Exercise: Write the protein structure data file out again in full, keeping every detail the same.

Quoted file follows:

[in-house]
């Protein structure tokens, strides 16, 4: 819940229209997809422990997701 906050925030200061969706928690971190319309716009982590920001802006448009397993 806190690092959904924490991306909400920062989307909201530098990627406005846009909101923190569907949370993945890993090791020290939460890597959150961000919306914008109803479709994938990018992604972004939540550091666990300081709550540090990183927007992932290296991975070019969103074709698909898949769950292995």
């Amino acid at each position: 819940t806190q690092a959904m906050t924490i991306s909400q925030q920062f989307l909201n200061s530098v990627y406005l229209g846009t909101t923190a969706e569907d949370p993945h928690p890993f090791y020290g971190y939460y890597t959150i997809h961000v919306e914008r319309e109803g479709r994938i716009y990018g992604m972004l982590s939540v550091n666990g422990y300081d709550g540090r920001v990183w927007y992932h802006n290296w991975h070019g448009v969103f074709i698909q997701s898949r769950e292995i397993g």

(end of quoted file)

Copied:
[in-house]
């Protein structure tokens, strides 16, 4: 819940229209997809422990997701 906050925030200061969706928690971190319309716009982590920001802006448009397993 806190690092959904924490991306909400920062989307909201530098990627406005846009909101923190569907949370993945890993090791020290939460890597959150961000919306914008109803479709994938990018992604972004939540550091666990300081709550540090990183927007992932290296991975070019969103074709698909898949769950292995």
């Amino acid at each position: 819940t806190q690092a959904m906050t924490i991306s909400q925030q920062f989307l909201n200061s530098v990627y406005l229209g846009t909101t923190a969706e569907d949370p993945h928690p890993f090791y020290g971190y939460y890597t959150i997809h961000v919306e914008r319309e109803g479709r994938i716009y990018g992604m972004l982590s939540v550091n666990g422990y300081d709550g540090r920001v990183w927007y992932h802006n290296w991975h070019g448009v969103f074709i698909q997701s898949r769950e292995i397993g």